Q—How would you describe your style of play?

 

LAI—I was a central midfielder up until just two years ago when coach moved me up to forward. When I am not on the ball, I see the game as a central midfielder, which helps me figure out where I need to be, what I need from my teammates and vice versa.  When I am on the ball, I have fast footwork and prefer to work the ball up the field with short, quick passing. Being the shortest player on the team, high air balls don’t bode well for me.

 

Q—How do you view your role as a team captain?

 

LAI—As captain, I feel responsible for keeping the team on the same page mentally. But sometimes I can’t even keep my own head straight, so it will be a challenge to keep 22 other players mentally stable as well.  I also feel like there is pressure to be consistently “on,” every practice and every game.

 

Q—What part of your game is most improved since your freshman year?

 

LAI—I have improved how I think throughout a game. Freshman year, I was focused on what I was doing in the moment. I thought about where I should be running, where my mark was, where I will go with the ball, etc.  Now I think beyond myself and beyond the moment. I think about what my teammates should be doing and where they should be, where the ball is going to be three passes from now, and what my teammates and myself should be doing in the next play.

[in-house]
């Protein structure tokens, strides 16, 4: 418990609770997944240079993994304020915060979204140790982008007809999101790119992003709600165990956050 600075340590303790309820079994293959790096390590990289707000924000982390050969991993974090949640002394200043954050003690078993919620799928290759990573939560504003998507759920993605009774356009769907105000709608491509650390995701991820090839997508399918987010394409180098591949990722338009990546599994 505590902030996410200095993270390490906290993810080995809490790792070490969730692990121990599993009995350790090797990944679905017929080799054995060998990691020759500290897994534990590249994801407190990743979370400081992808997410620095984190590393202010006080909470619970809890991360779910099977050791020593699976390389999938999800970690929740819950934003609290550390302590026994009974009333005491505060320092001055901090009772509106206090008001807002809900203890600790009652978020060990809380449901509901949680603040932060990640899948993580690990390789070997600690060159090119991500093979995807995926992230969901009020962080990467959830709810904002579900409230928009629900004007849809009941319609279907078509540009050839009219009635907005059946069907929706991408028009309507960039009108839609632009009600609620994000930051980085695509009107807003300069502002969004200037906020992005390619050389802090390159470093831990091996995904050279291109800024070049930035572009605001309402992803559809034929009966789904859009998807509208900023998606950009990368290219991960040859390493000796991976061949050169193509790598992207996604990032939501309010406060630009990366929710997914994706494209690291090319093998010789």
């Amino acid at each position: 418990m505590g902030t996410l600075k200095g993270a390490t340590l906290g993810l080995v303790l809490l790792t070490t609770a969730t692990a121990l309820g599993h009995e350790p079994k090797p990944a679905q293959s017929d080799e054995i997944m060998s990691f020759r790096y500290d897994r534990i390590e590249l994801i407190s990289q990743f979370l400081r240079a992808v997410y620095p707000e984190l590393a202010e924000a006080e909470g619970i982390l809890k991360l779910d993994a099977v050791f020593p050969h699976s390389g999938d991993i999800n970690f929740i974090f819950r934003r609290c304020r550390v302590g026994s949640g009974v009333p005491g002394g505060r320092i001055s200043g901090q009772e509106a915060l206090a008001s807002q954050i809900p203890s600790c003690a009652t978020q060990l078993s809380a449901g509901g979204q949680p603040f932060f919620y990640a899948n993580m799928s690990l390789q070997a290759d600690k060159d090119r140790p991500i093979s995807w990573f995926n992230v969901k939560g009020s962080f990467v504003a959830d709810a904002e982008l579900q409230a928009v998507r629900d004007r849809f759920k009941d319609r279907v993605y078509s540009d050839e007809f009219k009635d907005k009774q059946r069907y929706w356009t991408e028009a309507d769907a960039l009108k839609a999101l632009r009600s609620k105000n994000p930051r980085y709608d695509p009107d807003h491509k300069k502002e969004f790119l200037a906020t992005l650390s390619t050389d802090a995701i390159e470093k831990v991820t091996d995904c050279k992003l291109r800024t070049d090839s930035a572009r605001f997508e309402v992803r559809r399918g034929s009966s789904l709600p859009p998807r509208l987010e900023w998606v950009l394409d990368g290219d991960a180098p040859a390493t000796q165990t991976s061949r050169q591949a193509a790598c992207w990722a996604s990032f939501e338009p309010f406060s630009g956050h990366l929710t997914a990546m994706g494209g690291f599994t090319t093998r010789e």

Q—Are there any soccer players you’ve admired growing up? Is there a player you have looked up to during your career at UCSD? Why?

 

LAI—Growing up, I loved watching Aly Wagner play at Santa Clara, and now on the U.S. Women’s National Team.  When I moved from central midfield to forward, I became obsessed with Thierry Henry (French National Team/Barcelona FC).

 

Q—What player on the current team possesses a skill you would like to make part of your game?

 

LAI—Alexia Zatarain’s shot from 30 yards out. I am kind of a scrappy goal-scorer. I pick up a lot of the tap-in goals when keepers bobble the ball or when a teammate’s shot deflects off the post. I would love to be able to blast a hard, accurate shot from really far out.

 

Q—When did you start playing soccer? What are your remembrances of your early playing days and was soccer the only sport you played?

 

LAI—I started playing when I was six. I miss the days when a soccer game consisted of a whole bunch of little kids bunched around the ball, following it wherever it went. Once in a while, you’d be lucky enough to get a hold of the ball and break away from the pack for a few seconds before you lose it again.  I also miss oranges at halftime and post-game snacks provided by parents. I played softball up until high school, and basketball up until everyone hit their growth spurts and I didn’t.